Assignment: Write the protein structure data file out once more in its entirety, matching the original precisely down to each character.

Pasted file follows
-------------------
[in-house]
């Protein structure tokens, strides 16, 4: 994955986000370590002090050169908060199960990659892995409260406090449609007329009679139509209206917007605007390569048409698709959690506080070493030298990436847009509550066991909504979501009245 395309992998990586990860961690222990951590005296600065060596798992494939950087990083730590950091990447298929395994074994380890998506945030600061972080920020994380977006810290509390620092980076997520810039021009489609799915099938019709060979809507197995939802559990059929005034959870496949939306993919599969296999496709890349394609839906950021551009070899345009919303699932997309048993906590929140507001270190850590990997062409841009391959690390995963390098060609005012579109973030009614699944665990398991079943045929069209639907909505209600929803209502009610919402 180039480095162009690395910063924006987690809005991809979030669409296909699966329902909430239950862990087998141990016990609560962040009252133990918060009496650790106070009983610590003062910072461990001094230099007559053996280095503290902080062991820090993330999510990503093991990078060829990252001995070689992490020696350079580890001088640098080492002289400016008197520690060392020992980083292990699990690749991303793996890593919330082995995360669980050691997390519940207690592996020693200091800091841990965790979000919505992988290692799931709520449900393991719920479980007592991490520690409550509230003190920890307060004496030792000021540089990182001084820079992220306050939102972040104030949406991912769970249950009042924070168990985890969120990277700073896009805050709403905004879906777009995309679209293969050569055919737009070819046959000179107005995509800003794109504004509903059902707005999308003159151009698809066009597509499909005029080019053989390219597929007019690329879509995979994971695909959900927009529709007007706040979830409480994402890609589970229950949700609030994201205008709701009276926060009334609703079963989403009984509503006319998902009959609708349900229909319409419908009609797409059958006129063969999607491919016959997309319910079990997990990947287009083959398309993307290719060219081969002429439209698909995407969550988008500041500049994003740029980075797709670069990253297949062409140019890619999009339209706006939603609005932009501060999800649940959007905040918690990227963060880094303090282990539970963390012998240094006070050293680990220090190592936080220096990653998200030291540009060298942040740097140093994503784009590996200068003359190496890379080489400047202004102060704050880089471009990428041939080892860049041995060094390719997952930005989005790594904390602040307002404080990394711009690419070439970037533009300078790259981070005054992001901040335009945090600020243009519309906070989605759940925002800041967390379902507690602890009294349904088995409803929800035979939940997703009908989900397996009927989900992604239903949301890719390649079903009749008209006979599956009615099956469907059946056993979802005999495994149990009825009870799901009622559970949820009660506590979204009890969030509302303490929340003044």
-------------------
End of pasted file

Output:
[in-house]
């Protein structure tokens, strides 16, 4: 994955986000370590002090050169908060199960990659892995409260406090449609007329009679139509209206917007605007390569048409698709959690506080070493030298990436847009509550066991909504979501009245 395309992998990586990860961690222990951590005296600065060596798992494939950087990083730590950091990447298929395994074994380890998506945030600061972080920020994380977006810290509390620092980076997520810039021009489609799915099938019709060979809507197995939802559990059929005034959870496949939306993919599969296999496709890349394609839906950021551009070899345009919303699932997309048993906590929140507001270190850590990997062409841009391959690390995963390098060609005012579109973030009614699944665990398991079943045929069209639907909505209600929803209502009610919402 180039480095162009690395910063924006987690809005991809979030669409296909699966329902909430239950862990087998141990016990609560962040009252133990918060009496650790106070009983610590003062910072461990001094230099007559053996280095503290902080062991820090993330999510990503093991990078060829990252001995070689992490020696350079580890001088640098080492002289400016008197520690060392020992980083292990699990690749991303793996890593919330082995995360669980050691997390519940207690592996020693200091800091841990965790979000919505992988290692799931709520449900393991719920479980007592991490520690409550509230003190920890307060004496030792000021540089990182001084820079992220306050939102972040104030949406991912769970249950009042924070168990985890969120990277700073896009805050709403905004879906777009995309679209293969050569055919737009070819046959000179107005995509800003794109504004509903059902707005999308003159151009698809066009597509499909005029080019053989390219597929007019690329879509995979994971695909959900927009529709007007706040979830409480994402890609589970229950949700609030994201205008709701009276926060009334609703079963989403009984509503006319998902009959609708349900229909319409419908009609797409059958006129063969999607491919016959997309319910079990997990990947287009083959398309993307290719060219081969002429439209698909995407969550988008500041500049994003740029980075797709670069990253297949062409140019890619999009339209706006939603609005932009501060999800649940959007905040918690990227963060880094303090282990539970963390012998240094006070050293680990220090190592936080220096990653998200030291540009060298942040740097140093994503784009590996200068003359190496890379080489400047202004102060704050880089471009990428041939080892860049041995060094390719997952930005989005790594904390602040307002404080990394711009690419070439970037533009300078790259981070005054992001901040335009945090600020243009519309906070989605759940925002800041967390379902507690602890009294349904088995409803929800035979939940997703009908989900397996009927989900992604239903949301890719390649079903009749008209006979599956009615099956469907059946056993979802005999495994149990009825009870799901009622559970949820009660506590979204009890969030509302303490929340003044």